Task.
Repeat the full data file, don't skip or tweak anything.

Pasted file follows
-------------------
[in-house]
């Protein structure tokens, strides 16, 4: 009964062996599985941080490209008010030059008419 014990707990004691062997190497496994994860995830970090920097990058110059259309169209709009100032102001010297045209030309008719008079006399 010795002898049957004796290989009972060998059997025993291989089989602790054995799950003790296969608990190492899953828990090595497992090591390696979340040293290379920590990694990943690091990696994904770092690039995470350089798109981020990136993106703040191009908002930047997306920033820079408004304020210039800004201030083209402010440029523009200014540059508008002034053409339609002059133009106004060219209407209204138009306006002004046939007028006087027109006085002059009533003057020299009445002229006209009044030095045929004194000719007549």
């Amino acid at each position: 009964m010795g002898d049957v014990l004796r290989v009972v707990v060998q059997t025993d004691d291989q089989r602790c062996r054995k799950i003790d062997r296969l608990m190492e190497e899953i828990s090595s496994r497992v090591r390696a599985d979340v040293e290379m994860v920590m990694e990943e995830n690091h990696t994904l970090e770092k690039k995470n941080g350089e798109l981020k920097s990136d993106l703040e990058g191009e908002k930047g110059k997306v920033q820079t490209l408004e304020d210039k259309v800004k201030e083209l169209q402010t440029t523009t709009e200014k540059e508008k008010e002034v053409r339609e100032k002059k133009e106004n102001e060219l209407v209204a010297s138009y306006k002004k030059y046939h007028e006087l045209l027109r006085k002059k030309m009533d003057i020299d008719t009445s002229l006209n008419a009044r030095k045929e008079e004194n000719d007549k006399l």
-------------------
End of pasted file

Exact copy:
[in-house]
């Protein structure tokens, strides 16, 4: 009964062996599985941080490209008010030059008419 014990707990004691062997190497496994994860995830970090920097990058110059259309169209709009100032102001010297045209030309008719008079006399 010795002898049957004796290989009972060998059997025993291989089989602790054995799950003790296969608990190492899953828990090595497992090591390696979340040293290379920590990694990943690091990696994904770092690039995470350089798109981020990136993106703040191009908002930047997306920033820079408004304020210039800004201030083209402010440029523009200014540059508008002034053409339609002059133009106004060219209407209204138009306006002004046939007028006087027109006085002059009533003057020299009445002229006209009044030095045929004194000719007549």
């Amino acid at each position: 009964m010795g002898d049957v014990l004796r290989v009972v707990v060998q059997t025993d004691d291989q089989r602790c062996r054995k799950i003790d062997r296969l608990m190492e190497e899953i828990s090595s496994r497992v090591r390696a599985d979340v040293e290379m994860v920590m990694e990943e995830n690091h990696t994904l970090e770092k690039k995470n941080g350089e798109l981020k920097s990136d993106l703040e990058g191009e908002k930047g110059k997306v920033q820079t490209l408004e304020d210039k259309v800004k201030e083209l169209q402010t440029t523009t709009e200014k540059e508008k008010e002034v053409r339609e100032k002059k133009e106004n102001e060219l209407v209204a010297s138009y306006k002004k030059y046939h007028e006087l045209l027109r006085k002059k030309m009533d003057i020299d008719t009445s002229l006209n008419a009044r030095k045929e008079e004194n000719d007549k006399l």